Grief As A Resource For Politics
Judith Butler, Precarious Life. The Powers of Mourning and Violence (London/New York: Verso, 2004).
Peace Research Institute, Frankfurt
1. In her collection of five essays entitled "Precarious Life" Judith Butler offers a thoughtful analysis of US discourses in response to the events of 9/11. She examines the indefinite detention at Guantanamo Bay, censorship of public debates, the nation-building politics of mourning, and the demonisation of the Middle East in the media. The central theme of this book is how norms are established to define who counts as human and who is excluded from humanity.
2. The objective of "Precarious Life" is to develop an ethics and politics to resist these tendencies. Butler asks, "what forms of political reflection and deliberation ought [we] to take if we take injurability and aggression as two points of departure for political life?" (p. xii). Since the de-centring experience of 9/11, the US has been engaged in an effort to re-centre itself through a first-person narrative about its supremacy and leadership, which has a profound impact on future hopes and possibilities for global cooperation. In order to resist this tendency, according to Butler, if we conceive of ourselves as global actors within a historically conditioned environment, it is imperative to move away from this first-person narrative perspective of US unilateralism and to reflect upon the impact our lives on the lives of others.
3. Drawing on Emmanuel Levinas, Butler argues for a fundamental dependency between ourselves and an other, which reveals itself in the moment of loss and vulnerability as in the case of the US experience in 2001. Loss and vulnerability are ultimately linked to being socially constituted bodies since it is the attachment and therefore exposure to an other that puts us at risk of violence (p. 20). In her own words, "[i]f my fate is not originally or finally separable from yours, then the "we" is traversed by a relationality that we cannot easily argue against; or, rather, we can argue against, but we would be denying something fundamental about the social conditions of our very foundation" (p. 22). Consequently, the moment of grief might encourage us to challenge our understanding of ourselves as autonomous and sovereign entities. It is a moment when we are outside of ourselves and outside of our control.
4. Butler thus asks how we can turn grief into a resource for politics? Her answer is based on the notion of ethical responsibility. Responsibility emerges in the juncture between acting and being acted upon, and it is magnified once we have been subjected to the violence of others, for the moment of our response is also the moment of decision, requiring ethics and responsibility (p. 16). As for the US, Butler asks whether, instead of retaliation, it is not more responsible "to participate in ... social transformation in such a way that non-violent, co-operative, egalitarian international relations remain the guiding ideal?" This would initially call for an evaluation of who else suffers and why. Butler proposes a different order of responsibility in which we comprehend the forms of global power from a third-person perspective rather than from the first-person. This requires de-centring of the US from its supremacy and attempting to hear beyond what can be heard. With reference to the attacks on the US, this demands asking how these conditions have come about in order to re-create social and political conditions on more sustainable grounds. Consequently, we might start imagining a community in which relationality is not simply a descriptive or historical fact of our formation but an ongoing normative dimension of social and political lives, which would compel us to evaluate our own interdependence. This would lead to reassessing the use of violence since it always exploits "that primary tie in which we are, as bodies, outside of ourselves and for one another." (p. 27).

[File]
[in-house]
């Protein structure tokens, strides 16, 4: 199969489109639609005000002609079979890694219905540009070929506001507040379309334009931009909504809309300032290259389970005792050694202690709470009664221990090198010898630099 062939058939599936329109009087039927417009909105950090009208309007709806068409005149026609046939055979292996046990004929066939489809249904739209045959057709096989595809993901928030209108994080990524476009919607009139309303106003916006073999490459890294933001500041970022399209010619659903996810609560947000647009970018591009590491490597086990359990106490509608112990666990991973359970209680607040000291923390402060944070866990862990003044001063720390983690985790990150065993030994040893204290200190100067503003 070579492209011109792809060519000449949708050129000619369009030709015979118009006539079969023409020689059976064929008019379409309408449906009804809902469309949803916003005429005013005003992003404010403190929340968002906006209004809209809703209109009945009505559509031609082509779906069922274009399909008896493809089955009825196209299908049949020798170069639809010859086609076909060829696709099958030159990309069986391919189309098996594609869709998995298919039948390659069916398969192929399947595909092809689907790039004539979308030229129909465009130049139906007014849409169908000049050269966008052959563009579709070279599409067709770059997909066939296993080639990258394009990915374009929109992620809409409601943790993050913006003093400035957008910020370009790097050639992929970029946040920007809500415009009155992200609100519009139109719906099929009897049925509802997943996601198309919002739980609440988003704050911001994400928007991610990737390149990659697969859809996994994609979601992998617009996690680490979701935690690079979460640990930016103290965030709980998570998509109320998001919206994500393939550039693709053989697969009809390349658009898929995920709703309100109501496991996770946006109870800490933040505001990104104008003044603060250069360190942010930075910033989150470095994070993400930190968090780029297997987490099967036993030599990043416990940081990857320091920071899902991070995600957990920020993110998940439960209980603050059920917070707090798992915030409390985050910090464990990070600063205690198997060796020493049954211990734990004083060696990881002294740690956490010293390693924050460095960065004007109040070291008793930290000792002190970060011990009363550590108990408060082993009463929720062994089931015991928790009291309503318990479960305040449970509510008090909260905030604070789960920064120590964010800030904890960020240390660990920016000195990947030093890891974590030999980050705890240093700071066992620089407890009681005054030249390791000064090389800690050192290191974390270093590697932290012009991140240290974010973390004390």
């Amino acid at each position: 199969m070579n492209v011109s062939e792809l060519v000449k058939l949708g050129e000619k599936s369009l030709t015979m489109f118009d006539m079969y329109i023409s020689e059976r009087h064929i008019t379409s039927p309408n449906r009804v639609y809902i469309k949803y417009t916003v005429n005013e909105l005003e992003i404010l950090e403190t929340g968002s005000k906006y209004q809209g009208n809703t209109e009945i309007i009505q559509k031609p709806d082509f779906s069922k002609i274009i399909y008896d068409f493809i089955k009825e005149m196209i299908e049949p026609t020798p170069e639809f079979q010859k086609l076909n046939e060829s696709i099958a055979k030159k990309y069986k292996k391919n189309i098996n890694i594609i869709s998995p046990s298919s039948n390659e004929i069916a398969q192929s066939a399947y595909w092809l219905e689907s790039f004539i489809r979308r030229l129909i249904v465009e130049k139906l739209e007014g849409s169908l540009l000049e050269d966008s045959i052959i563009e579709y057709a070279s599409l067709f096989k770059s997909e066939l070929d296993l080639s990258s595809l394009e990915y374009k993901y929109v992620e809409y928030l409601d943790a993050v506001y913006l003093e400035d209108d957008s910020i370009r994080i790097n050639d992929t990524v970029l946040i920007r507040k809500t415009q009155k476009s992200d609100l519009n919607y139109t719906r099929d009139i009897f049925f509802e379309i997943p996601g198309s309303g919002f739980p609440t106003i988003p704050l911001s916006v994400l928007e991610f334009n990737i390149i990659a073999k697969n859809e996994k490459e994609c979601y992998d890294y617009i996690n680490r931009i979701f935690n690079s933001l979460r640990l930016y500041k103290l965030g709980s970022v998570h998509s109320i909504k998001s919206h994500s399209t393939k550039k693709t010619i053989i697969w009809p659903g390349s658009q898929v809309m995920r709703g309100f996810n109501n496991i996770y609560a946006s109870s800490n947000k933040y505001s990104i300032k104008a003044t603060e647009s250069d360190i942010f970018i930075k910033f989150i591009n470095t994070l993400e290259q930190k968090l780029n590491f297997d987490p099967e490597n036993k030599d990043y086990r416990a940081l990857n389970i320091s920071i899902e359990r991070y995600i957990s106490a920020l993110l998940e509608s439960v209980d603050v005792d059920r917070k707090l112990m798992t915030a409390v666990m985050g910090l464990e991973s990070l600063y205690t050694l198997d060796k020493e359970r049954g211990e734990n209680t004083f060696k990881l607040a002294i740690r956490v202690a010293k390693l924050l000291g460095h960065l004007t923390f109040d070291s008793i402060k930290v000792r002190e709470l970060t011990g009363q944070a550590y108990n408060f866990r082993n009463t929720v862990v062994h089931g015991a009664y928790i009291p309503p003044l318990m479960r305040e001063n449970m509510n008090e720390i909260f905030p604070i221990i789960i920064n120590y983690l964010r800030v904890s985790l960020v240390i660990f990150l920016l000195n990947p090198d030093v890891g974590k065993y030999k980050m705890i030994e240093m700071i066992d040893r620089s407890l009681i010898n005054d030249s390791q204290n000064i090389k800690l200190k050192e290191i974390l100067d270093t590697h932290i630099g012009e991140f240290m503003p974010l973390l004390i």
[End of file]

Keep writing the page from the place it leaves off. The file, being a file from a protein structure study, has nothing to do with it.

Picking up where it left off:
5. Without wanting to propose a grand, utopian master plan, in "Precarious Life," Butler asks how violence can be minimised by acknowledging fundamental interdependence as the basis of a global community. She suggests that "our political and ethical responsibility are rooted in the recognition that radical forms of self-sufficiency and unbridled sovereignty are, by definition, disrupted by the larger global processes of which they are a part, that no final control can be secured, and that final control is not ... an ultimate value" (p. xiii).
6. "Precarious Life" is a very accessible and passionate book that can be read in two ways: on a more superficial level, it is an eloquent, political analysis of US policies and attitudes post-9/11. On a more profound level, though, it is an attempt to apply post-positivist ideas to political critique and action. While the first reading certainly provides for interesting insights, the second is a prime example that post-positivist ideas provide a means to orient political action rather than being merely relativist, and this is the primary contribution of Butler's book. .
Susanne Buckley-Zistel is a research associate at the Peace Research Institute Frankfurt (PRIF).
© borderlands ejournal 2006